In the last game which was played against Sidney on the Alliance floor, March 19, A. H. S. as usual came out victors with a score of 1 to 9. The Sidney team gave Alliance a great sur prise, having improved immensely since the first game was played. Their guards were their strong points as were Sterling's but they could never come up to Ruth and Elsie. Everybody wore badges with the motto, “We must beat Sidney”, and we certainly lived up to it.
Next year there will be almost an entire new team to work up as three’of the best players are of the TO class. ft is with great sorrow that the rest of the team watch these three girls leave the II. S. Blanche Kibble, .Tosie Hampton and Nettie Nation.
] in SiTh
REVIEW OF BOYS' BASKET BALL
BASKET BALL has proven the most |H pular sport in the High school. Perhaps no other High school activity has oc- • easioned so much student enthusiam or created so much interest among the citizens of the city.
The basket hall team this year had its fidl quota of hard luck. At the beginning of the season, the prospects were good for a marvelous aggregation. Shay, Nohe, Mewhirter, Carlson, of last year’s team, were in school. But Shay dropped school before the season began. This deprived ns of the services of the best center in Western Nebraska. After the tirst two games. Nohe was compelled to go to Colorado Springs. This was in deed discouraging to the followers of the sport in Alliance for Nohe is the fastest man. the surest goal tosser, the most consistent team worker that has ever played on the Alliance floor. But the loss of these two men was not enough to discourage the loyal workers who remained. Burris made good at the center position, and Nolan stopped into tl)e position made vacant by Nohe's departure. Mewhirter continued to hold down the for ward position which lie cinched earlier in the season, while Carlson and Parker completed the aggregation that worked in the majority of games. Betebenner and Root two fast men held down positions a part of the season, but here again our hard luck came upon us, Betebenner was compeled to quit the game and Root was taken ill in just the critical part of the season.
In the first game. Scottsbluff was defeated by a score of 44 14. Nohe, Mewhirter, and Carlson played a remarkably fast game, and had the Bluffs guards guessing all the time. Parker and Betebenner played a strong defensive game, permitting only three tiekl goals. In the return game, the Bluffs almost turned the tables on us. by virtue of their strange lloor, as well as strong playing. Gothenburg was next taken into (tamp. In this game. Burris played center and guard, throwing three goals. The fast Peru state normal team was held to a score of Kt-10. ('hadron Was again defeated.
The most exciting game of the year was played at Ardmore. Ardmore had previously defeated Alliance and the ta ys were there to got revenge. Burris distinguished himself by winning the game with a field goal after time had been called, and tin score tied Jit-i'iJ.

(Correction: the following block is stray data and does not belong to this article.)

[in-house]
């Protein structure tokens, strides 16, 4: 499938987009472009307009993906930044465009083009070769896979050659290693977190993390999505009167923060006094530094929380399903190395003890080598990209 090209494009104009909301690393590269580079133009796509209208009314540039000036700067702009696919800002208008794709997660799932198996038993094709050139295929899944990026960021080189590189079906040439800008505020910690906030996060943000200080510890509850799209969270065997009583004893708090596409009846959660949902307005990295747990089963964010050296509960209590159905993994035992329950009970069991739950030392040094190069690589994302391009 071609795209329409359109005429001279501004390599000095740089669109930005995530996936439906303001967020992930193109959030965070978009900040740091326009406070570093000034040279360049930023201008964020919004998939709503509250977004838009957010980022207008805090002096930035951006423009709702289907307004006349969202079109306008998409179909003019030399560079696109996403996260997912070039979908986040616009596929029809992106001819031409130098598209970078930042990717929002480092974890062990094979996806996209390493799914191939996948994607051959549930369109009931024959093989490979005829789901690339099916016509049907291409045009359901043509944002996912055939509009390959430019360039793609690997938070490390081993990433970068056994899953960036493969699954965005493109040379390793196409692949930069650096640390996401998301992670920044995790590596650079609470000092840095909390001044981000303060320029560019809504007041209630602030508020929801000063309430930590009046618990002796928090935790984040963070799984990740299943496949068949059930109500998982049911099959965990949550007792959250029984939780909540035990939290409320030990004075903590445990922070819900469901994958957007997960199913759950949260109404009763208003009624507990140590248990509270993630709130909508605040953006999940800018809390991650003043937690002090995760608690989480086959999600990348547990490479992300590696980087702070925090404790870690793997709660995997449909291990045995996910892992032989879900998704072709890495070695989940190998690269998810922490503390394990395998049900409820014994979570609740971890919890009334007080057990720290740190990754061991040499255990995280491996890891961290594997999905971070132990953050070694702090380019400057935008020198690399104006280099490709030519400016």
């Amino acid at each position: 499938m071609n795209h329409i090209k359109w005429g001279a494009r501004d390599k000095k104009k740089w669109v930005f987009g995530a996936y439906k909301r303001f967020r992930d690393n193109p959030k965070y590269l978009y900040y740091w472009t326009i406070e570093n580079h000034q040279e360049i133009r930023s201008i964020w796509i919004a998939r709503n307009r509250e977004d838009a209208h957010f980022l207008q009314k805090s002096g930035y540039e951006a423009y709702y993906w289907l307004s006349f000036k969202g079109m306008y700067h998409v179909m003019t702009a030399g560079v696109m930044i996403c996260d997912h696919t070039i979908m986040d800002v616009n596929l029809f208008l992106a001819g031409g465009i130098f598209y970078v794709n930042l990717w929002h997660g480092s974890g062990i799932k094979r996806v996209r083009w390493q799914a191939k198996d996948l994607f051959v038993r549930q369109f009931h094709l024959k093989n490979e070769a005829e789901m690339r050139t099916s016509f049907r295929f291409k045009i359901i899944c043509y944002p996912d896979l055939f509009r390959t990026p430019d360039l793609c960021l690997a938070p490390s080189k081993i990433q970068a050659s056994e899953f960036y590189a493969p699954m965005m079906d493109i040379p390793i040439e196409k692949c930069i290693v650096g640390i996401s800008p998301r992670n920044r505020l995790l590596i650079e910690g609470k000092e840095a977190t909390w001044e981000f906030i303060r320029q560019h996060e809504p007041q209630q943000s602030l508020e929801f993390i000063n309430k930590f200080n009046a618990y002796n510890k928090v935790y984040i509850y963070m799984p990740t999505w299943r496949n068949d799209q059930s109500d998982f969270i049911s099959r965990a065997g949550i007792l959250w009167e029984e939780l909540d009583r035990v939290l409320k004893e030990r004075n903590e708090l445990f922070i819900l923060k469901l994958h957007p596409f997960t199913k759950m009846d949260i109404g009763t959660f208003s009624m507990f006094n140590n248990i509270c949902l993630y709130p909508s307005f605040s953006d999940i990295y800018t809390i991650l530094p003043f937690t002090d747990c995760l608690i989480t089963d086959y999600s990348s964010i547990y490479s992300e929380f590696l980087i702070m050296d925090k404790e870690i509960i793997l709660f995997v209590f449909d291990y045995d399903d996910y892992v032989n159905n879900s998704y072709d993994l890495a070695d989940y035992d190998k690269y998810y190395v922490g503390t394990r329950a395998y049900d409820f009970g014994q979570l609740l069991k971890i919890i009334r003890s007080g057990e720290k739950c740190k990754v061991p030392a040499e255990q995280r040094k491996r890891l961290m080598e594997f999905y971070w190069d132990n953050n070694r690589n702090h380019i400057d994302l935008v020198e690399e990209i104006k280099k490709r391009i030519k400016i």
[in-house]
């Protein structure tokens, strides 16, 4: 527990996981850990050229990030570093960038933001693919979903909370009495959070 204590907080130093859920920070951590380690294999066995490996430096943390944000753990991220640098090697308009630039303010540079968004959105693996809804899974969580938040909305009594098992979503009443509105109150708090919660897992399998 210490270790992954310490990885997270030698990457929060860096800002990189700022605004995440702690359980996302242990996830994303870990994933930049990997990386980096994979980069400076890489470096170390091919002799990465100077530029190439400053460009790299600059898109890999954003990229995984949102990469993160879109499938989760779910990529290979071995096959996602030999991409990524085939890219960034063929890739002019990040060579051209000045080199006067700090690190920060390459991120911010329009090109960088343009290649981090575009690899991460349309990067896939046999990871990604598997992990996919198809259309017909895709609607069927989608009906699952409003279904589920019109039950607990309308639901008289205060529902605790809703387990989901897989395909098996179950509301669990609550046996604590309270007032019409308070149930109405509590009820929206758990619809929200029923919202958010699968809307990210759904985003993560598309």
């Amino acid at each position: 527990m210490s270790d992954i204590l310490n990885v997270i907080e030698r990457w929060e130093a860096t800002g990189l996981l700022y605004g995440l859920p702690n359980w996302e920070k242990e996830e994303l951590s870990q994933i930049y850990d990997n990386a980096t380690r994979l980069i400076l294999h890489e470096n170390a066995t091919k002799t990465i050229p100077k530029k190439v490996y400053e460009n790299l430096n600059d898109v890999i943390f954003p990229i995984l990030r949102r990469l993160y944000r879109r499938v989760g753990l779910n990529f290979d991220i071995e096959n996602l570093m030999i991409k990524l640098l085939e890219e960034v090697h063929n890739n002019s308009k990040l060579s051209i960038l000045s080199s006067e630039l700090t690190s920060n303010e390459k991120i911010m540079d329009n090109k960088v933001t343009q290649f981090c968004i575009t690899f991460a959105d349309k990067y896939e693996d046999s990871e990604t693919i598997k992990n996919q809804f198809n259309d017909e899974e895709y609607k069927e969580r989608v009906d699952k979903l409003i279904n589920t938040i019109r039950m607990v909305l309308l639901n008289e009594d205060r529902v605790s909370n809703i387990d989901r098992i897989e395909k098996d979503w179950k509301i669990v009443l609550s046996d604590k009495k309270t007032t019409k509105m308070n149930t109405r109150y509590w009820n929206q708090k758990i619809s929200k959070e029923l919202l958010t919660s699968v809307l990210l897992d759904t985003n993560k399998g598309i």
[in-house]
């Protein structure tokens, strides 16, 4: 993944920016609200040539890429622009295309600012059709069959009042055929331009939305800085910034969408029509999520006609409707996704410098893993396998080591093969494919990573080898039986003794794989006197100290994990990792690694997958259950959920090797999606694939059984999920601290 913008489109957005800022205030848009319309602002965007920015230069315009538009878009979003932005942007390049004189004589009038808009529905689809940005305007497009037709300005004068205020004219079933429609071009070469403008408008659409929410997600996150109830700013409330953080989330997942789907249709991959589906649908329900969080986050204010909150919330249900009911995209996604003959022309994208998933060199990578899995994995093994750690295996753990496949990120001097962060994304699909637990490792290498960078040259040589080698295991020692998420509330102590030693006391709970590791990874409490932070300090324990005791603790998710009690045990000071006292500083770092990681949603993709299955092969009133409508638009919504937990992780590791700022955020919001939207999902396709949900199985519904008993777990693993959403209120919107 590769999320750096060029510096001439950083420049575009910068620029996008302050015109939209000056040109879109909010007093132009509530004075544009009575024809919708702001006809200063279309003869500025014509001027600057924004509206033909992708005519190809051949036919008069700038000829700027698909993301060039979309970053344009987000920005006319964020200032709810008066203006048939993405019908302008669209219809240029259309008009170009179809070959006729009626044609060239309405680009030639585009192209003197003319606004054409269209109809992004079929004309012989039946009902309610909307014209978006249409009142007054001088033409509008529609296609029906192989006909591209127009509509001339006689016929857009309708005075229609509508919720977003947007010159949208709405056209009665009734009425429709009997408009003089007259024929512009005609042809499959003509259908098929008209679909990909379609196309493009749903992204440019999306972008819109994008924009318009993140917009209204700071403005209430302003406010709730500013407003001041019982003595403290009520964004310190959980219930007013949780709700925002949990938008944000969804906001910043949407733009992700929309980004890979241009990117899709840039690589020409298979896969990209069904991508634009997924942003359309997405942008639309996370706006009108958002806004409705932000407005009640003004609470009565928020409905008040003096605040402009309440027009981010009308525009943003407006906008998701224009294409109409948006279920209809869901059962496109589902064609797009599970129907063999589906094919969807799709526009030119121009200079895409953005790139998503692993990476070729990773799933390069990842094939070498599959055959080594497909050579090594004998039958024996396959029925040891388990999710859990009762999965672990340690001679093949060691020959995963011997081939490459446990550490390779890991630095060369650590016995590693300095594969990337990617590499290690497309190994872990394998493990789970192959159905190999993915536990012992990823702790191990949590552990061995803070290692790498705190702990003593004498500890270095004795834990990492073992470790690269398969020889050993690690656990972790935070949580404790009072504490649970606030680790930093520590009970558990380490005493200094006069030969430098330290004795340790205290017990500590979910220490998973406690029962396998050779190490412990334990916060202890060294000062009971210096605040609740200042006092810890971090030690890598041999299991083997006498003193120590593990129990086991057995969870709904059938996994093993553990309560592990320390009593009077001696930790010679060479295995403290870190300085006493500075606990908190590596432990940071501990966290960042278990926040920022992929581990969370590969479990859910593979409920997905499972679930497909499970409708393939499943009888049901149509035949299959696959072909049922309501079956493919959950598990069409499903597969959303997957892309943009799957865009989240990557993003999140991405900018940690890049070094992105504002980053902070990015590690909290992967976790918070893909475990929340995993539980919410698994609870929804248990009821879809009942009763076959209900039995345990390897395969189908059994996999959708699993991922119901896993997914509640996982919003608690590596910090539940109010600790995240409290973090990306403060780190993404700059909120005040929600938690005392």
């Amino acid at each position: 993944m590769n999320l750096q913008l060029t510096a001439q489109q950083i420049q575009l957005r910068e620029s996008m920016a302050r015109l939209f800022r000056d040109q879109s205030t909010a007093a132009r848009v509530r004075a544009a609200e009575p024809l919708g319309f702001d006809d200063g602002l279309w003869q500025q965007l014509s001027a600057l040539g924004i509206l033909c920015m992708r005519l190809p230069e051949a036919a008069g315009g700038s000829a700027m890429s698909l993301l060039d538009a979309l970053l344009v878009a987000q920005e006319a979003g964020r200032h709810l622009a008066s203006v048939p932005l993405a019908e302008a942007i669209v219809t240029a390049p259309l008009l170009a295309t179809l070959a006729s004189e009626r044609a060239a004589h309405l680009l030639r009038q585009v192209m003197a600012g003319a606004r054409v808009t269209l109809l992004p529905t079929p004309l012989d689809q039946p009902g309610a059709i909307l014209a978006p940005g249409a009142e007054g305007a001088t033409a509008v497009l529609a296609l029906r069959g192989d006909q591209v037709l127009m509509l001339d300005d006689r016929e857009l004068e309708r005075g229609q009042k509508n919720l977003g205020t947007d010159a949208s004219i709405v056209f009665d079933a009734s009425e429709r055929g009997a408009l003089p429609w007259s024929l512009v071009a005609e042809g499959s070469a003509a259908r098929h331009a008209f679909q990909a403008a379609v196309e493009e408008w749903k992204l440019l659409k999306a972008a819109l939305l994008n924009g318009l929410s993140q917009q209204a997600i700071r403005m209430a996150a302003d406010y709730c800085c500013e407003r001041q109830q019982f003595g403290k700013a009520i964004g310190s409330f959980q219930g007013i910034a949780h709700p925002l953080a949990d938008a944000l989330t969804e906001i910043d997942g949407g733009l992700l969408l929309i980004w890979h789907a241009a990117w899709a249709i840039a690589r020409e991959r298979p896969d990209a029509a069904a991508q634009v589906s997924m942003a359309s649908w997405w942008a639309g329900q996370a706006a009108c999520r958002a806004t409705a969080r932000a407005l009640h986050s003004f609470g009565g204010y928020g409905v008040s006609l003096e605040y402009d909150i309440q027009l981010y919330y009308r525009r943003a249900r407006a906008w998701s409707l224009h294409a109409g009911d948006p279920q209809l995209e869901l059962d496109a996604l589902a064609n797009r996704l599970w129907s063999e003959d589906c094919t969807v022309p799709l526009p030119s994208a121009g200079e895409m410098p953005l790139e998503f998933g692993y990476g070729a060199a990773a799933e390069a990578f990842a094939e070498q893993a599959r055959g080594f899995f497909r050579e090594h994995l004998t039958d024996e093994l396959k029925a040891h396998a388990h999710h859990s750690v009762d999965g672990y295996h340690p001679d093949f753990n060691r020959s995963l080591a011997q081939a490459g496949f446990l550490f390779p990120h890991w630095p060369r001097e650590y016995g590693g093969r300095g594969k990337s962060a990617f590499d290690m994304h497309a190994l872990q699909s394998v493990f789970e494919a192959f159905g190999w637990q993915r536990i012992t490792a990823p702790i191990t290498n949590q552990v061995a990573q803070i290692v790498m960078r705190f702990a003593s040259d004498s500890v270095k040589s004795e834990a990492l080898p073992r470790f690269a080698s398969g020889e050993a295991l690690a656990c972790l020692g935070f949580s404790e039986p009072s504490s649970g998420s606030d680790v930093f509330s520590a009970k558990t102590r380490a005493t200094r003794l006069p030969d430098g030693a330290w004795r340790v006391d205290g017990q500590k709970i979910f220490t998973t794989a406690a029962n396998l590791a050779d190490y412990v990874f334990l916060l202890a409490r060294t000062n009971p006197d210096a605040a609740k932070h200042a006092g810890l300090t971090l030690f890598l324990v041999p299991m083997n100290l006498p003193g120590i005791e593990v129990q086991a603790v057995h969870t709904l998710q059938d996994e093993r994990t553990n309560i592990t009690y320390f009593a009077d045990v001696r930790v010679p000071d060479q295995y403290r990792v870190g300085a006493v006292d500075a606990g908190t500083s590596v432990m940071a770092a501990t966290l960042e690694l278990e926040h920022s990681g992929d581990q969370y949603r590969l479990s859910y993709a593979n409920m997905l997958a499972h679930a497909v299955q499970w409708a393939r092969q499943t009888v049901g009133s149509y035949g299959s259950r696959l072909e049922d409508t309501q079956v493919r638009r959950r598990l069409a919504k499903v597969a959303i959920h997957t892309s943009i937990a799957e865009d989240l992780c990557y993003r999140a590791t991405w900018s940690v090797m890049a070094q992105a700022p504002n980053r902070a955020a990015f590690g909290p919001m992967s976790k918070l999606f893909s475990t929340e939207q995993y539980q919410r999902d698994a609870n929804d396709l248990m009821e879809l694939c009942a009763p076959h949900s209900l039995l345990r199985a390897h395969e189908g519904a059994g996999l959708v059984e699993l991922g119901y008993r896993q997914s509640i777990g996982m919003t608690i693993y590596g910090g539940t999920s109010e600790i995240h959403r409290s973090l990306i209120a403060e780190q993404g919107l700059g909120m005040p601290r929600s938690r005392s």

The championship was won however when Sidney was sent to defeat. Carlson. Nolan, and Mewhirter played whirlwind games. Parker held his man to little or nothing as usual. As a defensive guard. Parker was the superior of all guards of tie season.
As captain of the team, Carlson was a leader in respect to eliminating everything that would deteriorate from the success of the team.
Let us go after the basketball championship for 1910-11.
2 ITHE TRACK TEAM
THE FKESHMAN CLASS
27T H K SHU IJ — A 13 V K U T I S I N C« SUCTION
CARPETS DRAPERIES WINDOW SHADES PICTURES PICTURE FRAMING
r. 4. piichsin
DRS. COPPERNOLL . PETERSEN
OSTEOPATHS PHONES: RES. 23: OFFICE 43
RUMERBLOCK ALLIANCE - NEBRASKA
DIERKS LUMBER CO A LCOMPANY
ALL KINDS LUMBER COAL PHONE 22 D. WATERS, MGR.
TOM TUCK. Prop.
THERE MUST BE A REASON WHY THE GRAND IS THE MOST POPULAR PLACE IN TOWN. QUALITY OF FOOD. RIGHT COOKING, PROMPT SERVICE, FAIR PRICES-THAT’S WHY IT’S SUCH A PLEASURE TO EAT AT THE GRAND
28THE 8F»UU — ADVHRT-I6INO 6EOTION
i ;------------------- —I
WE HAVE BUYERS
for city property in Alliance. Want several houses well located. What have you?
TELL YOUR FATHER
that his money will be safelv invested if he has it in Alliance property. Our large list includes many desirable city lots.
BRING YOUR FRIENDS
to see the prize exhibits from the county fair at our office. We have an interesting collection of Box Butte County products which we invite you to examine.
PHILLIPS = THOMAS LAND COMPANY
----4 'I •
Meet me at Mollring's in the Ladies' Rest Room
TAILORED SUITS REDUCED
Special offer at $17 $22 50 and $28
During the past week we have received an immense stock of new apparel for inid-summer wear, and in order to have adequate room for its proper showing it is necessary to give over a large portion of the tailored section for that purpose. To make this possible we will close out some 82 tailored suits, offering them at very special reductions, values that will bring quick response. We have rrranged them in three collections at 417.50, $22 50 and $28. In each lot will be found the season's most attractive models in the fashionable materials and colors.
Just received, an elegant line
Silk Waists and
Please call and see them
We have Ladies’, Misses' and Children’s
SHOES and OXFORDS
in all Styles, Sizes and Prices